Start with the floor -If you use concrete as recommended, lay 12 inches for the foundation. You can add a layer of sand, gravel or pine to the concrete to sweep up with waste during cleaning. You may also want to “plant” non-toxic foliage in the concrete while it’s setting or at least leave enough space.
Build the frame. Stone, metal, plastic or brick piping work, as well as treated lumber.
Construct the walls and roof with welded wire. Parameters and wire spacing are dependent on the size of birds you want to house in the aviary. You’ll want to make sure the wire is heavy enough that your bird can’t break it, usually 10-gauge or heavier.
Make an entrance. Whether you make the entrance or purchase a ready-made door, make sure it is a double-door to prevent escape.
Provide shelter, especially if it’s an outdoor aviary or a portable aviary for indoor and outdoor use. At least one-third of the aviary should be enclosed. Fasten material–plastic, Plexiglas, cloth or hardwood–to two or three sides of the aviary and the roof. You can also add insulation and a heater.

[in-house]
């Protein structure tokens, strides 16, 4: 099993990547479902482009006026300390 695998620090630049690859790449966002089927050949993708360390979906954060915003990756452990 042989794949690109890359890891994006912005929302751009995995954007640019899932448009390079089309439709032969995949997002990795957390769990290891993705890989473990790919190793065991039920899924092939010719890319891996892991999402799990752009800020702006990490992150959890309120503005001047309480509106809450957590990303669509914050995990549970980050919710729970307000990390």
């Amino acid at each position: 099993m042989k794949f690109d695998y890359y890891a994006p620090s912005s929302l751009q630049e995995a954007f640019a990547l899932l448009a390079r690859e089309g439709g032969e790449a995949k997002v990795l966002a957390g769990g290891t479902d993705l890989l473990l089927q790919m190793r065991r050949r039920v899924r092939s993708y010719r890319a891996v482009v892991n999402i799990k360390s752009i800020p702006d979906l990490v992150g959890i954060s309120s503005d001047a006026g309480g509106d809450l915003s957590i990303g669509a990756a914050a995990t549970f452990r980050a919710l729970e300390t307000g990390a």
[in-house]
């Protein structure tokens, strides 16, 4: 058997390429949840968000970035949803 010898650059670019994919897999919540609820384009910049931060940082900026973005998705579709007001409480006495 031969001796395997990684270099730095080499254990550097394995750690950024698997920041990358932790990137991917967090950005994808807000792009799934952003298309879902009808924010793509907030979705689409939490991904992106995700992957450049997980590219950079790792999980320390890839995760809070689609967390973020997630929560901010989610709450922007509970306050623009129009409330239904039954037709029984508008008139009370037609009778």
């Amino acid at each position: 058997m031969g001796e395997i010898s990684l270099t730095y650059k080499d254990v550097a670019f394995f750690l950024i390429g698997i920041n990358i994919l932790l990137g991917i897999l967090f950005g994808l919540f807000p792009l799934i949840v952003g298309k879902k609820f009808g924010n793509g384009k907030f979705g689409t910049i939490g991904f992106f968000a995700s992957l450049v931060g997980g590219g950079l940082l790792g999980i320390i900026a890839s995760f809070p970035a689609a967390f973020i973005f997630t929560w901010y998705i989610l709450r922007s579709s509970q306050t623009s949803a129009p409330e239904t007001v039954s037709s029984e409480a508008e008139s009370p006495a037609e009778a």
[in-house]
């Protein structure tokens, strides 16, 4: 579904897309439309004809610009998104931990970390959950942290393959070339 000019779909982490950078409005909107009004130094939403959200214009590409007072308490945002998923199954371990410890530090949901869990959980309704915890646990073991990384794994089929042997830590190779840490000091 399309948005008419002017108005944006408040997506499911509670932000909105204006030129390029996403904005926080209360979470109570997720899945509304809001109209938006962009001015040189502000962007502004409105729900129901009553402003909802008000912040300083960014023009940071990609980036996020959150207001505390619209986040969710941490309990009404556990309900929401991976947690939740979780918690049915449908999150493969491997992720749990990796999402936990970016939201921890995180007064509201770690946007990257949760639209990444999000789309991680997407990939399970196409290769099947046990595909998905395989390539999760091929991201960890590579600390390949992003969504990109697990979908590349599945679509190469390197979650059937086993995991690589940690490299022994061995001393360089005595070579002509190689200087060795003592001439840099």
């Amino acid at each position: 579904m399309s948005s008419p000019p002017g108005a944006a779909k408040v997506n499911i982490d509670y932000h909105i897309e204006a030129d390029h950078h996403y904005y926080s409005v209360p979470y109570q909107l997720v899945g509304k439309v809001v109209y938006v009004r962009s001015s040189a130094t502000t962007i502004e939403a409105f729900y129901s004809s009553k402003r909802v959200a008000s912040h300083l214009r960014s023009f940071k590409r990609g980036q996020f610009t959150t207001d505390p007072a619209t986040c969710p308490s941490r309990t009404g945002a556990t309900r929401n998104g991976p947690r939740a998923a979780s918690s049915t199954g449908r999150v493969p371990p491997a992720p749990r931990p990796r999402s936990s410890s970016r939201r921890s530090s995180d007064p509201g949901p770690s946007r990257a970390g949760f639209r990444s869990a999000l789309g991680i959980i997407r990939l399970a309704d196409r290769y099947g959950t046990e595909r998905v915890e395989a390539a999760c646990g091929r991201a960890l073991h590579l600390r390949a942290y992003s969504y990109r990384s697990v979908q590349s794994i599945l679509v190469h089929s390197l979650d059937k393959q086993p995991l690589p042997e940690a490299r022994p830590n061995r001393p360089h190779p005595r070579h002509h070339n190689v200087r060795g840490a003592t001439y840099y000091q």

Protect your bird from predators. Add another layer of wiring or mesh to prevent predators from getting too close to your bird. A 1/2-inch-by-1/2-inch wire will thwart opossums, rats and cats. Even smaller wire can prevent snakes and mice from accessing the aviary. If you set the aviary on the ground, you’ll also want to make sure that other animals cannot dig to get inside. Digging 6 inches down and around the perimeter can help.
Make the environment fun for your bird by adding in perches and trees that it can climb, as well as several nest boxes. Make sure perches are far enough from the edge of the aviary that it won’t invite predators.
Add on an area to store food and tools for easy access.